So, when I created the instance, I passed two arguments,
which Python plopped into the two arguments in the init method.
Then we assigned each of those to a different attribute on the instance,
by using self, right?
self.name = name, self.sneaky = sneaky, that's awesome, okay.
So, what about this kwargs thing?
Well if you remember, **kwargs is the dictionary full of key value pairs.
Let's loop through that and assign all of those things to the instance.
So, down here below that, let's do four key value in kwargs.items,
and then we'll use a new method, or a new function rather called setattr,
and let's specify the instance to set it on,
we attribute the set and the value to get to that attribute.
So, the set out of function is amazingly useful in situations like this because we
don't know the name of the attributes that we need to create.
So, said do that with this random values that come in this users supplied values.
There is a sneakier way of doing this but is less clear.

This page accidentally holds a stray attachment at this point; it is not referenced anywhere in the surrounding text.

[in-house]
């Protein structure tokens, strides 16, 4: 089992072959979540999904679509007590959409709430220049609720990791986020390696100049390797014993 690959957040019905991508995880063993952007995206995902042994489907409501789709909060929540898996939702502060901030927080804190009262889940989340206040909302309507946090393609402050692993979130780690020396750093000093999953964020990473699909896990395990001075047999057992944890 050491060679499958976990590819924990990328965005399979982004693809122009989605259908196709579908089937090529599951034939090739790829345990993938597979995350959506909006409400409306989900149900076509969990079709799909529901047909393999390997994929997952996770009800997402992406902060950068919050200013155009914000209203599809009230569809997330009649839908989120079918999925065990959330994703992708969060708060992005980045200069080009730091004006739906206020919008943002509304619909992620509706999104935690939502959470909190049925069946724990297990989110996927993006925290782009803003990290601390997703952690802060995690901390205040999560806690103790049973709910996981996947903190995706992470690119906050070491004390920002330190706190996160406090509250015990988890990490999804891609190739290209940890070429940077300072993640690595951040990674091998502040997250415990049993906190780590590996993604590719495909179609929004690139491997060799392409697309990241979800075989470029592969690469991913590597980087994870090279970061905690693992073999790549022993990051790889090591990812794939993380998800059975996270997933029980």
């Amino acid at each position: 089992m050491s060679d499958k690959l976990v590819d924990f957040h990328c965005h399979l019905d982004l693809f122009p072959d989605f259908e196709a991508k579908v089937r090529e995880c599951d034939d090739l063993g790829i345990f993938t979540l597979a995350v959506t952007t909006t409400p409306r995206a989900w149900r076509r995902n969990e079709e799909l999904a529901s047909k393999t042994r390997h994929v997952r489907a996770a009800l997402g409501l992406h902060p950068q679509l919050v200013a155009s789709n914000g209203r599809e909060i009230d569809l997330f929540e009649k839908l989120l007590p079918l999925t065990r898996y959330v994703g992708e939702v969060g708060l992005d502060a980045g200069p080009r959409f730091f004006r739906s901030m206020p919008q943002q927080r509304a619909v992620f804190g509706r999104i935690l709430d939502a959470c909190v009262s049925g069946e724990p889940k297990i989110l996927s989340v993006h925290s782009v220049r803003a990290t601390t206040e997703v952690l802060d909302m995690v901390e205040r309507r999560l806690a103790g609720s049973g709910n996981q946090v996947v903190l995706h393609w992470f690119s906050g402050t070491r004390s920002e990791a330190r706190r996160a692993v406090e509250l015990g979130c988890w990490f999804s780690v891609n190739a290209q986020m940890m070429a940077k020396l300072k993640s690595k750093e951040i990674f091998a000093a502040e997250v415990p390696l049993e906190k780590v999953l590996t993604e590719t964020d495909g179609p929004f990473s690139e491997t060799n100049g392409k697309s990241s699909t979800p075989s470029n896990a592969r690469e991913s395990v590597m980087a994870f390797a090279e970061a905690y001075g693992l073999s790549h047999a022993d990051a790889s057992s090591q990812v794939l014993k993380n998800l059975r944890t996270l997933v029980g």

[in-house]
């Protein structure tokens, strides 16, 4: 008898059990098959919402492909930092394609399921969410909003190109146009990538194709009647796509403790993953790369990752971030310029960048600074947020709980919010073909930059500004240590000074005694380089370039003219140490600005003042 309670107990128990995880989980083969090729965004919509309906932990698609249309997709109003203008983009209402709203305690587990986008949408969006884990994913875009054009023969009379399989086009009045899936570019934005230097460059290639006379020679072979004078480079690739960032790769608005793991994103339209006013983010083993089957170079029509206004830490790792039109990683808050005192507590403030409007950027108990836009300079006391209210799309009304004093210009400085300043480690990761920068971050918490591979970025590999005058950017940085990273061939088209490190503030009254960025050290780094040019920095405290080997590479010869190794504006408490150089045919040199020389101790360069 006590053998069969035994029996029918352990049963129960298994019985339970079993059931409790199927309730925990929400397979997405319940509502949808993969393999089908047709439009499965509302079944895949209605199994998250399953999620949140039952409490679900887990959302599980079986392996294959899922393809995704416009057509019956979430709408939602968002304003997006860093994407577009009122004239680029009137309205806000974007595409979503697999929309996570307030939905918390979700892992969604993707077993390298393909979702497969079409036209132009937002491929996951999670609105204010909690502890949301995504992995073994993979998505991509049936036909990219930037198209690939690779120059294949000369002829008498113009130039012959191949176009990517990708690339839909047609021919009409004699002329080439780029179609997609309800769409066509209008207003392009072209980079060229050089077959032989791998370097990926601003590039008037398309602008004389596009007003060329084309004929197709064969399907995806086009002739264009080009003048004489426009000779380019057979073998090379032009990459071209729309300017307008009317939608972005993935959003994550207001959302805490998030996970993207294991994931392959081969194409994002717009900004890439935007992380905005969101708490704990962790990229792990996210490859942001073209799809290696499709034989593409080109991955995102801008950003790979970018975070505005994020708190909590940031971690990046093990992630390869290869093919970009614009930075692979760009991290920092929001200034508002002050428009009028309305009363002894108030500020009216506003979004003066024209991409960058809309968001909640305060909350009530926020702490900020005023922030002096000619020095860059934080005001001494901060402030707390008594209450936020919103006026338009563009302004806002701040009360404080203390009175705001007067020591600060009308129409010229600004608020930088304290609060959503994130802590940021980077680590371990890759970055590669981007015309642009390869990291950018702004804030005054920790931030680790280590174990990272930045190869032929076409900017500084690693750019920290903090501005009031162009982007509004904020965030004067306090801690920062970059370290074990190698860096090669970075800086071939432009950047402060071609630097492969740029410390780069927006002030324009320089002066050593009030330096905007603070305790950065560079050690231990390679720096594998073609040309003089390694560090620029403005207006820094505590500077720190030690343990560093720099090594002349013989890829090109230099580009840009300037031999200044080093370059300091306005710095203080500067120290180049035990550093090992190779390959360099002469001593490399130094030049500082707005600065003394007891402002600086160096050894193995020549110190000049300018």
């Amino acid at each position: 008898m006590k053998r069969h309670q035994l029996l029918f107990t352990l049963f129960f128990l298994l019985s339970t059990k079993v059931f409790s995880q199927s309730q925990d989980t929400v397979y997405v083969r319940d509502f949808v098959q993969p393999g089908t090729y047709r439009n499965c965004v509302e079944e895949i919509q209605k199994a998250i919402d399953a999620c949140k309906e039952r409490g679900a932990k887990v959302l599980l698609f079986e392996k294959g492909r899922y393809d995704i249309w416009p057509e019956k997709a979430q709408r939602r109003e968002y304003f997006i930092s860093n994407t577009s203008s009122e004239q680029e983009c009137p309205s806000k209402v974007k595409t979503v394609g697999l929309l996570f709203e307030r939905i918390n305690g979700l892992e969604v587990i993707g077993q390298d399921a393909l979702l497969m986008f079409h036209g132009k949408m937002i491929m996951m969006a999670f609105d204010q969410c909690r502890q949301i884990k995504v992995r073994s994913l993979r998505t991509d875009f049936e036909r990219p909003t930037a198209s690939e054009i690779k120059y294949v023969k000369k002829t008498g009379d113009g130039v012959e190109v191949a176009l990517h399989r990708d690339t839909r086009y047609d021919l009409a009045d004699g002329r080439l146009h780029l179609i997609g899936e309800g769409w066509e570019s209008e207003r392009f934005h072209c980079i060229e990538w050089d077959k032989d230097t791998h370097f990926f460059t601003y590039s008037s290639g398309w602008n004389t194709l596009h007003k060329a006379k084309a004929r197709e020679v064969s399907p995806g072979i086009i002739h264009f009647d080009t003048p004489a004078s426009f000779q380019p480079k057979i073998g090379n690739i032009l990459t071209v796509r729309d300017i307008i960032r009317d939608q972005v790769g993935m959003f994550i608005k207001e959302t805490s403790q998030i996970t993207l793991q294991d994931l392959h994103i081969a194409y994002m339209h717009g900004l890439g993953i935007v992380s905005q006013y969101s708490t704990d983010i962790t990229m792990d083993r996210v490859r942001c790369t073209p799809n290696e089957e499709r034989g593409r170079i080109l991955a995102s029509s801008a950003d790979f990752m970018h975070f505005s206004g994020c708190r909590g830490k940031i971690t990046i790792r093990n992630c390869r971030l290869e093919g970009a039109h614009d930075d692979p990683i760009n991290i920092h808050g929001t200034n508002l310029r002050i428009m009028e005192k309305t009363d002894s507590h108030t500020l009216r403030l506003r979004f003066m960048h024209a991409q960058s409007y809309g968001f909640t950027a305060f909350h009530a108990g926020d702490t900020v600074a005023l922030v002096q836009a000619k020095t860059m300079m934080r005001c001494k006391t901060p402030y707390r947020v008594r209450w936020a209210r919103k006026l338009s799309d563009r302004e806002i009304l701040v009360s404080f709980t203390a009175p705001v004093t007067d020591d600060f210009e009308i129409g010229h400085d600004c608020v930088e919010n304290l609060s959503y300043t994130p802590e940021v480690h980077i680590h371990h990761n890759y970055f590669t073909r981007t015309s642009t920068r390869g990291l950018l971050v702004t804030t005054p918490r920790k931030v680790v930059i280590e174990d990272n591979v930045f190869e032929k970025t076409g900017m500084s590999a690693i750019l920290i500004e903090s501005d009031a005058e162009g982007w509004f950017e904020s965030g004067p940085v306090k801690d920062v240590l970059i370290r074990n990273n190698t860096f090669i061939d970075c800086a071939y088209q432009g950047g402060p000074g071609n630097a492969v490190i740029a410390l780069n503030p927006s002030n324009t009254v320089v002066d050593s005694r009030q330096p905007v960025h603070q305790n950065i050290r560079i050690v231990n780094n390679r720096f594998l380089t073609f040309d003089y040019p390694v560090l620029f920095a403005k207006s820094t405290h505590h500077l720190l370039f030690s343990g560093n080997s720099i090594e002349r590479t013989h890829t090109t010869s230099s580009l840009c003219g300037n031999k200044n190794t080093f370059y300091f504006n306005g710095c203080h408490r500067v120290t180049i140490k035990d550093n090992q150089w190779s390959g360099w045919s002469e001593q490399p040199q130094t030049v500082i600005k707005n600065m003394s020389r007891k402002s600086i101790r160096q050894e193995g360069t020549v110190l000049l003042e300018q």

So, I tend to avoid it.
I’ve put it in the teachers notes though if you’re curious.
But, for now let’s try this out.
Pull our console back up.
From characters, import thief.
Kenneth equals thief.
I keep forgetting to supply that name.
So, we'll do Kenneth, we'll leave sneaky alone.
We'll say scars=None, and
So, if I do kenneth.name, we get back Kenneth, If I do kenneth.sneaky,
I should get True, because that's what we set as the default.
And if I do kenneth.favorite_weapon, I get Wit, cool.
So, it looks like that works and that lets us add extra information to our instances.
You're doing great with building simple custom classes and
using attributes and methods.
You'll find yourself using that set outer pattern, so
make sure you add it to your notes and practice it a few times.
In fact, let's do a code challenge or two around it.
Then come right back for a serious talk about one of the hardest parts of object
oriented programming, design.